Got pain? Here are 5 methods to try for natural pain relief, in alphabetical order. For some, I know for a fact that there is hard scientific evidence behind the effectiveness of these methods. For others, I have not seen the evidence — which is not to say it does not exist, but just that I cannot vouch for the research behind it.
Regardless, all of these methods have been helpful to one extent or another for myself, as well as for other people in pain. And the way I see it, scientific data is fairly irrelevant to my own body. Even if 98% of people are helped by one method, I may be that other 2%, whereas if 98% of people are not helped by another method, I still may be that other 2%.
As long as a method has very low risk, and as long as we practice it with the utmost safety in mind — ie, as long as we and the practitioners with whom we work really listen and respond to our bodies – then we can check out various options, in the interest of putting together our own personal action plan for natural pain relief.
A lot of pain is caused by inflammation. By increasing the intake of foods and spices that lower inflammation (salmon, flax seeds, tumeric) and by reducing the intake of foods that cause inflammation (most notably, sugar) we can reduce inflammation, and therefore, pain.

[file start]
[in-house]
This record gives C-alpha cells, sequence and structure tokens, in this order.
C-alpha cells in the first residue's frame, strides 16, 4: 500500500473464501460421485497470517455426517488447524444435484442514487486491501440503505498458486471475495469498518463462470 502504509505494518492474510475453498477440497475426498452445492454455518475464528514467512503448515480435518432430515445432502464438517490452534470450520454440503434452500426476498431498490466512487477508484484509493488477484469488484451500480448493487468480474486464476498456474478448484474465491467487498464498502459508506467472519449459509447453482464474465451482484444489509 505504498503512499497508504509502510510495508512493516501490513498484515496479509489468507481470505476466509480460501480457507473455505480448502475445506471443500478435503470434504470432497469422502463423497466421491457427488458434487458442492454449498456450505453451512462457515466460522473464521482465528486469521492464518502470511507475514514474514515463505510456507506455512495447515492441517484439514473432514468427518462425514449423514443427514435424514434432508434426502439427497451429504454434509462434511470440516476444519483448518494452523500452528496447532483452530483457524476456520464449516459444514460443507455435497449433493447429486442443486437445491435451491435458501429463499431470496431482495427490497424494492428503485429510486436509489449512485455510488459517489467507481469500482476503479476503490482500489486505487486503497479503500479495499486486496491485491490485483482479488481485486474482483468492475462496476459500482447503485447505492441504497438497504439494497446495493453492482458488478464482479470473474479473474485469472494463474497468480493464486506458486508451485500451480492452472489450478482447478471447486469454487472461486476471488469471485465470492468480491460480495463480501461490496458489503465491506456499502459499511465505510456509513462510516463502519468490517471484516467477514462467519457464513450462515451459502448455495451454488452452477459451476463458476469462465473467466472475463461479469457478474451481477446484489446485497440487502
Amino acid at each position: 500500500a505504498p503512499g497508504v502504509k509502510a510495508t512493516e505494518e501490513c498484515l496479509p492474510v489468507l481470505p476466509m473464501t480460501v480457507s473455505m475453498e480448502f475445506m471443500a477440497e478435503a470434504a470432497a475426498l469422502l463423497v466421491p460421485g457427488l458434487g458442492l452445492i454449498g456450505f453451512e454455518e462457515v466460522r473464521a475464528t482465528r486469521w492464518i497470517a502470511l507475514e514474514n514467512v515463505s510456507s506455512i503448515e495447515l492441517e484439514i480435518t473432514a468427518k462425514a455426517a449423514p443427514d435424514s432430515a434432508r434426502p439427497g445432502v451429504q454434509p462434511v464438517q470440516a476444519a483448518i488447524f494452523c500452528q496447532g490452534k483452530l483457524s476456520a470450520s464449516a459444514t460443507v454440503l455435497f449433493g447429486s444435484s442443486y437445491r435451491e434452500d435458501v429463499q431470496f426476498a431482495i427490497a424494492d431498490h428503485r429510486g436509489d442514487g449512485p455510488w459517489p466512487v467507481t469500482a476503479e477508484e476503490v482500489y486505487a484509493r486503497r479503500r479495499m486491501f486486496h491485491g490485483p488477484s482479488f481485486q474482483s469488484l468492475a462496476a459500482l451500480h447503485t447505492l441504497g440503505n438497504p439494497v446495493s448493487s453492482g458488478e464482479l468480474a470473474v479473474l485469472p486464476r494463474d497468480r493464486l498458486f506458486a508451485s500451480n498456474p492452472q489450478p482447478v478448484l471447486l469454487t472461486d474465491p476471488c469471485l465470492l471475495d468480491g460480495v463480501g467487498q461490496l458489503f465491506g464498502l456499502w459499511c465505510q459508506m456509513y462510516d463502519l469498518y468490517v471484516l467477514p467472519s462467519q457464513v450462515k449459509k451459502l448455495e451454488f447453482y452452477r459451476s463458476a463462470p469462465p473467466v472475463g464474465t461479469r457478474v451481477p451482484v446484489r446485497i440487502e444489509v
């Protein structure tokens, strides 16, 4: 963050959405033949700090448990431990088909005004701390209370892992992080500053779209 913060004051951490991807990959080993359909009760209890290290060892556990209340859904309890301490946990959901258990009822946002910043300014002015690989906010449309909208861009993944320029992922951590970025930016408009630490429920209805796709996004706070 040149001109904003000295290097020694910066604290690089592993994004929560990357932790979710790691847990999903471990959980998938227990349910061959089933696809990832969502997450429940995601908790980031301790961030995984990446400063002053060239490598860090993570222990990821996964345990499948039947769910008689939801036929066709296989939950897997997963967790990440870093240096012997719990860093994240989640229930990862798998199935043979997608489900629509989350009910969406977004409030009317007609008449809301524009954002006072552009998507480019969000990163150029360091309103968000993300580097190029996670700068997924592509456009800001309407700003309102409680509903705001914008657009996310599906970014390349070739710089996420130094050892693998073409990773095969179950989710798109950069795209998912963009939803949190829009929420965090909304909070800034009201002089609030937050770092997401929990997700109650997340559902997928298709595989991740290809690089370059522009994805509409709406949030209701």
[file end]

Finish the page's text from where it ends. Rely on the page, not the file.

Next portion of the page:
Anything that increases our sense of pleasure has the potential to shift our experience of pain – whether by distracting our attention or by taking the edge off the “pain-pain-pain” neuronal pathway in our brain.
Breath is the spirit of life. By becoming aware of where our breath moves freely and where it feels stuck; by visualizing our breath as a warm, gentle mist permeating the hard places in our bodies; and by experiencing our breath as fingers touching and softening areas in pain, breath can help reduce or eliminate our pain levels. In addition, by slowing down our breathing and making our exhales longer than our inhales, we can lower the panic response that often accompanies an episode of intense pain.
Not only has dance profoundly healed my own body, but I have by now met three people who have gone from bedridden or wheelchair bound to walking, through dance. The essential concept to keep in mind is that we never, ever move parts of our body that are in pain, but rather, we move the parts of our body that feel comfortable — even if initially that place is only in our imagination. And so we retrain our brain to experience movement as pleasure, not pain.
In a nutshell, use it or lose it. As with dance, be careful to move in ways that gently expand the comfort zone, instead of barrelling through pain. Among other benefits, exercise increases the natural pain-reducing chemicals in the brain. So the more you exercise (again, safely), the better you can feel.